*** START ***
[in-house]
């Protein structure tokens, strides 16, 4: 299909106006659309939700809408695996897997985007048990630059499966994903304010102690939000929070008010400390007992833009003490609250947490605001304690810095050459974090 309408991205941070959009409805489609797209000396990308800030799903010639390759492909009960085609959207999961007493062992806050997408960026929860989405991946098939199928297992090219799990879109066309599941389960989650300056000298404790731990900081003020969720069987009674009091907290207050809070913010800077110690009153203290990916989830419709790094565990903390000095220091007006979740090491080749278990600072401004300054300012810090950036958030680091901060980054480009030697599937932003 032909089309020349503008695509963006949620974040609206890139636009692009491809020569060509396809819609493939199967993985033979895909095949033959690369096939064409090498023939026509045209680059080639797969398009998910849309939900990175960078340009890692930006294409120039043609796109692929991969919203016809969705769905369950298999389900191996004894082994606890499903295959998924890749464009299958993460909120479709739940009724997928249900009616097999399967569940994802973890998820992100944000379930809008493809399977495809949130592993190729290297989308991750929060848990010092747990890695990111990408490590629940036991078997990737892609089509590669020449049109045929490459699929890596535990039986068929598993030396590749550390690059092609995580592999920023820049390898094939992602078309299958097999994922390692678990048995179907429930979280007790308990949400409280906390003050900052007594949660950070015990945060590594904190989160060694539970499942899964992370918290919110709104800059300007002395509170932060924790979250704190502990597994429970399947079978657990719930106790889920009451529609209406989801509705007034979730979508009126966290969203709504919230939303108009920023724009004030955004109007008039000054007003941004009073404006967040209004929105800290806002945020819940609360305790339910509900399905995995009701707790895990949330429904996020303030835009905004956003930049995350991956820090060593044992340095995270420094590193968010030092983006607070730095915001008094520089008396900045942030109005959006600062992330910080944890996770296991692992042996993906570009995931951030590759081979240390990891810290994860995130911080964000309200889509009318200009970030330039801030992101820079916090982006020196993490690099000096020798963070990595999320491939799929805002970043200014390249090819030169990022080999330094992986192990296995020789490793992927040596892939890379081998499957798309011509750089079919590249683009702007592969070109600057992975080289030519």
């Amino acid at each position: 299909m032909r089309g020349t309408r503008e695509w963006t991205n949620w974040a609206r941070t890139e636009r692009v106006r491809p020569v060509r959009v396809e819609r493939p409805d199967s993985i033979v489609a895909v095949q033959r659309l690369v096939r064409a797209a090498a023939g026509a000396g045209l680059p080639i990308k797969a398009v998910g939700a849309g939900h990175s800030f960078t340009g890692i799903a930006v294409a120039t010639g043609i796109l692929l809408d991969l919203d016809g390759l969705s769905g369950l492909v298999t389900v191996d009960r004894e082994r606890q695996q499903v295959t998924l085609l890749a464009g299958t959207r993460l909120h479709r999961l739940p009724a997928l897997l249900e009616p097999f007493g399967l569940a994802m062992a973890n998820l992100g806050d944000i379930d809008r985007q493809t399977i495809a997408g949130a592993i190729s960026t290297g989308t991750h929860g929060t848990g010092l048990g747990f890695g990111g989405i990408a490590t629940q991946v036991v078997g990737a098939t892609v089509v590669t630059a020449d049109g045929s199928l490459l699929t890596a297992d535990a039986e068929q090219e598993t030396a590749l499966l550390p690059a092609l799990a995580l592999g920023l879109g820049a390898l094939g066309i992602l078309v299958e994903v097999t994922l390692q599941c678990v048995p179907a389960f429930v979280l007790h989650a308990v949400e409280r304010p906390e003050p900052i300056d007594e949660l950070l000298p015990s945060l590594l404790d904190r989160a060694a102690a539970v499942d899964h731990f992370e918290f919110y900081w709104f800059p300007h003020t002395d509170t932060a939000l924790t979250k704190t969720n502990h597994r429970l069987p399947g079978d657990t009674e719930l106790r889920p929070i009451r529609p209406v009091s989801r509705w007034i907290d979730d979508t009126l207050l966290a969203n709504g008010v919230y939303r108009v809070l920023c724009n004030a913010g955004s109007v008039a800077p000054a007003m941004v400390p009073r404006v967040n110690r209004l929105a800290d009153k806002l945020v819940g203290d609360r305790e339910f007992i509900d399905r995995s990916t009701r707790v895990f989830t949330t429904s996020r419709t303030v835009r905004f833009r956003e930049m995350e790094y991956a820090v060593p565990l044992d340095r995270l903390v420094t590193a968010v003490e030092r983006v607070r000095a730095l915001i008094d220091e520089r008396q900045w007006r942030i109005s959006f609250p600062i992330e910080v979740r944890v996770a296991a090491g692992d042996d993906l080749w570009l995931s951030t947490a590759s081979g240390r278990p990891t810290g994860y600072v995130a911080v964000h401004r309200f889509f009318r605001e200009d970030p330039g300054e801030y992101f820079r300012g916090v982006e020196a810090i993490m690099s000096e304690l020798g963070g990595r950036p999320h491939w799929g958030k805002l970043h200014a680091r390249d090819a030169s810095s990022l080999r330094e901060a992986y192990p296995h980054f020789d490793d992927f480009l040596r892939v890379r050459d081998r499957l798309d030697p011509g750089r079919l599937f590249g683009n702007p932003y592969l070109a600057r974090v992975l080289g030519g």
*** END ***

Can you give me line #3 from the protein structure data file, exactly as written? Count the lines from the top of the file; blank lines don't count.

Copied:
């Amino acid at each position: 299909m032909r089309g020349t309408r503008e695509w963006t991205n949620w974040a609206r941070t890139e636009r692009v106006r491809p020569v060509r959009v396809e819609r493939p409805d199967s993985i033979v489609a895909v095949q033959r659309l690369v096939r064409a797209a090498a023939g026509a000396g045209l680059p080639i990308k797969a398009v998910g939700a849309g939900h990175s800030f960078t340009g890692i799903a930006v294409a120039t010639g043609i796109l692929l809408d991969l919203d016809g390759l969705s769905g369950l492909v298999t389900v191996d009960r004894e082994r606890q695996q499903v295959t998924l085609l890749a464009g299958t959207r993460l909120h479709r999961l739940p009724a997928l897997l249900e009616p097999f007493g399967l569940a994802m062992a973890n998820l992100g806050d944000i379930d809008r985007q493809t399977i495809a997408g949130a592993i190729s960026t290297g989308t991750h929860g929060t848990g010092l048990g747990f890695g990111g989405i990408a490590t629940q991946v036991v078997g990737a098939t892609v089509v590669t630059a020449d049109g045929s199928l490459l699929t890596a297992d535990a039986e068929q090219e598993t030396a590749l499966l550390p690059a092609l799990a995580l592999g920023l879109g820049a390898l094939g066309i992602l078309v299958e994903v097999t994922l390692q599941c678990v048995p179907a389960f429930v979280l007790h989650a308990v949400e409280r304010p906390e003050p900052i300056d007594e949660l950070l000298p015990s945060l590594l404790d904190r989160a060694a102690a539970v499942d899964h731990f992370e918290f919110y900081w709104f800059p300007h003020t002395d509170t932060a939000l924790t979250k704190t969720n502990h597994r429970l069987p399947g079978d657990t009674e719930l106790r889920p929070i009451r529609p209406v009091s989801r509705w007034i907290d979730d979508t009126l207050l966290a969203n709504g008010v919230y939303r108009v809070l920023c724009n004030a913010g955004s109007v008039a800077p000054a007003m941004v400390p009073r404006v967040n110690r209004l929105a800290d009153k806002l945020v819940g203290d609360r305790e339910f007992i509900d399905r995995s990916t009701r707790v895990f989830t949330t429904s996020r419709t303030v835009r905004f833009r956003e930049m995350e790094y991956a820090v060593p565990l044992d340095r995270l903390v420094t590193a968010v003490e030092r983006v607070r000095a730095l915001i008094d220091e520089r008396q900045w007006r942030i109005s959006f609250p600062i992330e910080v979740r944890v996770a296991a090491g692992d042996d993906l080749w570009l995931s951030t947490a590759s081979g240390r278990p990891t810290g994860y600072v995130a911080v964000h401004r309200f889509f009318r605001e200009d970030p330039g300054e801030y992101f820079r300012g916090v982006e020196a810090i993490m690099s000096e304690l020798g963070g990595r950036p999320h491939w799929g958030k805002l970043h200014a680091r390249d090819a030169s810095s990022l080999r330094e901060a992986y192990p296995h980054f020789d490793d992927f480009l040596r892939v890379r050459d081998r499957l798309d030697p011509g750089r079919l599937f590249g683009n702007p932003y592969l070109a600057r974090v992975l080289g030519g």